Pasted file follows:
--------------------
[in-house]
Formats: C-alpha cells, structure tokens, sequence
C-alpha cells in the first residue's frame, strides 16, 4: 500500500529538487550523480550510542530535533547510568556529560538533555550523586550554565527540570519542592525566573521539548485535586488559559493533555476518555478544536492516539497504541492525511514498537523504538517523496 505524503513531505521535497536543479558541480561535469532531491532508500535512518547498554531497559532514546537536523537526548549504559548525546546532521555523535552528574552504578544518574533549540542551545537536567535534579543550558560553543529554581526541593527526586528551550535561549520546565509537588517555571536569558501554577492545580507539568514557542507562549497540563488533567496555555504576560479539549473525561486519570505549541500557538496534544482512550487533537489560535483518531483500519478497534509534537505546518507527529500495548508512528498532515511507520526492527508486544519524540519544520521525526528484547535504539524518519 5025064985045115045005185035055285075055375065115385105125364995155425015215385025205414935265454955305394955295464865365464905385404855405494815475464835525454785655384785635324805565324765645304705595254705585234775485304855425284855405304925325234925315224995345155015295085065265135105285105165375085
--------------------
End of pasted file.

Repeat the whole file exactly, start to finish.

[in-house]
Formats: C-alpha cells, structure tokens, sequence
C-alpha cells in the first residue's frame, strides 16, 4: 500500500529538487550523480550510542530535533547510568556529560538533555550523586550554565527540570519542592525566573521539548485535586488559559493533555476518555478544536492516539497504541492525511514498537523504538517523496 505524503513531505521535497536543479558541480561535469532531491532508500535512518547498554531497559532514546537536523537526548549504559548525546546532521555523535552528574552504578544518574533549540542551545537536567535534579543550558560553543529554581526541593527526586528551550535561549520546565509537588517555571536569558501554577492545580507539568514557542507562549497540563488533567496555555504576560479539549473525561486519570505549541500557538496534544482512550487533537489560535483518531483500519478497534509534537505546518507527529500495548508512528498532515511507520526492527508486544519524540519544520521525526528484547535504539524518519 5025064985045115045005185035055285075055375065115385105125364995155425015215385025205414935265454955305394955295464865365464905385404855405494815475464835525454785655384785635324805565324765645304705595254705585234775485304855425284855405304925325234925315224995345155015295085065265135105285105165375085